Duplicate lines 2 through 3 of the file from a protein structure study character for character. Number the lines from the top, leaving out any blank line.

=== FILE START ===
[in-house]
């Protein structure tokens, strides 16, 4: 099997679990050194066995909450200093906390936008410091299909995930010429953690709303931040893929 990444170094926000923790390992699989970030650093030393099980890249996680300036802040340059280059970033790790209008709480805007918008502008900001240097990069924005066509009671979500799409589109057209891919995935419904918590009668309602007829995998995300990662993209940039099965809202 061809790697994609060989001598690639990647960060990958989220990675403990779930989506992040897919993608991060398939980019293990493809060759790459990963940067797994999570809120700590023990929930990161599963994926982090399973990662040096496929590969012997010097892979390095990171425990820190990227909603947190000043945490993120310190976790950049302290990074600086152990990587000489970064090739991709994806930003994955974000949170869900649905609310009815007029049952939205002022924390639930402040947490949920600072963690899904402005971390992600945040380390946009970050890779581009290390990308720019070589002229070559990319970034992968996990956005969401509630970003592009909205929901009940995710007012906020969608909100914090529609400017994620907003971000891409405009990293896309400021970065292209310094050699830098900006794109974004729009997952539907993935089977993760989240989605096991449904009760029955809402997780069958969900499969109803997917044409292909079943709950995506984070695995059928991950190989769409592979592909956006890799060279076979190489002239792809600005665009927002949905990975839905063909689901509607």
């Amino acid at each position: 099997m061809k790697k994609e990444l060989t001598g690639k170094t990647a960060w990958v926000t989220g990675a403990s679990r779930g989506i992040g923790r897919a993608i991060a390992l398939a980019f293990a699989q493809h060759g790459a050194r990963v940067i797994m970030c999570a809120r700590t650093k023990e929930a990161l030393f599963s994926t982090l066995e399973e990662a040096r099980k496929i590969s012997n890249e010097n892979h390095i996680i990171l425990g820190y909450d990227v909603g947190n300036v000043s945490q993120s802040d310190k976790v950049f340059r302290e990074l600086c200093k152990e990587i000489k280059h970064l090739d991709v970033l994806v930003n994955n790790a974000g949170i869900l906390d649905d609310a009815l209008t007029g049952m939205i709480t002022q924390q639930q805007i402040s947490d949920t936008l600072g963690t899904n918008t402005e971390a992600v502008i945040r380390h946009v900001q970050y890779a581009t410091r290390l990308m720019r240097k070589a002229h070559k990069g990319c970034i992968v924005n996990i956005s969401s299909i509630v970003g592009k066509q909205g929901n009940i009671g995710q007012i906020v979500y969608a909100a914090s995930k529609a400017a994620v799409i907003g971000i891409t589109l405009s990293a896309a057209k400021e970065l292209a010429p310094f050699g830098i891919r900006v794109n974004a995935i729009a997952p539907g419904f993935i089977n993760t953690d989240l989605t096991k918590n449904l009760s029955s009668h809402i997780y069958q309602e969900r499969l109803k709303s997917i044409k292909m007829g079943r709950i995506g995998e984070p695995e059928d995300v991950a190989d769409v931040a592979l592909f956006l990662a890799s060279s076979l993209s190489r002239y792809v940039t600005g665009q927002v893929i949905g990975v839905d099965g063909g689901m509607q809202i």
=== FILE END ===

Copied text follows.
């Protein structure tokens, strides 16, 4: 099997679990050194066995909450200093906390936008410091299909995930010429953690709303931040893929 990444170094926000923790390992699989970030650093030393099980890249996680300036802040340059280059970033790790209008709480805007918008502008900001240097990069924005066509009671979500799409589109057209891919995935419904918590009668309602007829995998995300990662993209940039099965809202 061809790697994609060989001598690639990647960060990958989220990675403990779930989506992040897919993608991060398939980019293990493809060759790459990963940067797994999570809120700590023990929930990161599963994926982090399973990662040096496929590969012997010097892979390095990171425990820190990227909603947190000043945490993120310190976790950049302290990074600086152990990587000489970064090739991709994806930003994955974000949170869900649905609310009815007029049952939205002022924390639930402040947490949920600072963690899904402005971390992600945040380390946009970050890779581009290390990308720019070589002229070559990319970034992968996990956005969401509630970003592009909205929901009940995710007012906020969608909100914090529609400017994620907003971000891409405009990293896309400021970065292209310094050699830098900006794109974004729009997952539907993935089977993760989240989605096991449904009760029955809402997780069958969900499969109803997917044409292909079943709950995506984070695995059928991950190989769409592979592909956006890799060279076979190489002239792809600005665009927002949905990975839905063909689901509607």
């Amino acid at each position: 099997m061809k790697k994609e990444l060989t001598g690639k170094t990647a960060w990958v926000t989220g990675a403990s679990r779930g989506i992040g923790r897919a993608i991060a390992l398939a980019f293990a699989q493809h060759g790459a050194r990963v940067i797994m970030c999570a809120r700590t650093k023990e929930a990161l030393f599963s994926t982090l066995e399973e990662a040096r099980k496929i590969s012997n890249e010097n892979h390095i996680i990171l425990g820190y909450d990227v909603g947190n300036v000043s945490q993120s802040d310190k976790v950049f340059r302290e990074l600086c200093k152990e990587i000489k280059h970064l090739d991709v970033l994806v930003n994955n790790a974000g949170i869900l906390d649905d609310a009815l209008t007029g049952m939205i709480t002022q924390q639930q805007i402040s947490d949920t936008l600072g963690t899904n918008t402005e971390a992600v502008i945040r380390h946009v900001q970050y890779a581009t410091r290390l990308m720019r240097k070589a002229h070559k990069g990319c970034i992968v924005n996990i956005s969401s299909i509630v970003g592009k066509q909205g929901n009940i009671g995710q007012i906020v979500y969608a909100a914090s995930k529609a400017a994620v799409i907003g971000i891409t589109l405009s990293a896309a057209k400021e970065l292209a010429p310094f050699g830098i891919r900006v794109n974004a995935i729009a997952p539907g419904f993935i089977n993760t953690d989240l989605t096991k918590n449904l009760s029955s009668h809402i997780y069958q309602e969900r499969l109803k709303s997917i044409k292909m007829g079943r709950i995506g995998e984070p695995e059928d995300v991950a190989d769409v931040a592979l592909f956006l990662a890799s060279s076979l993209s190489r002239y792809v940039t600005g665009q927002v893929i949905g990975v839905d099965g063909g689901m509607q809202i």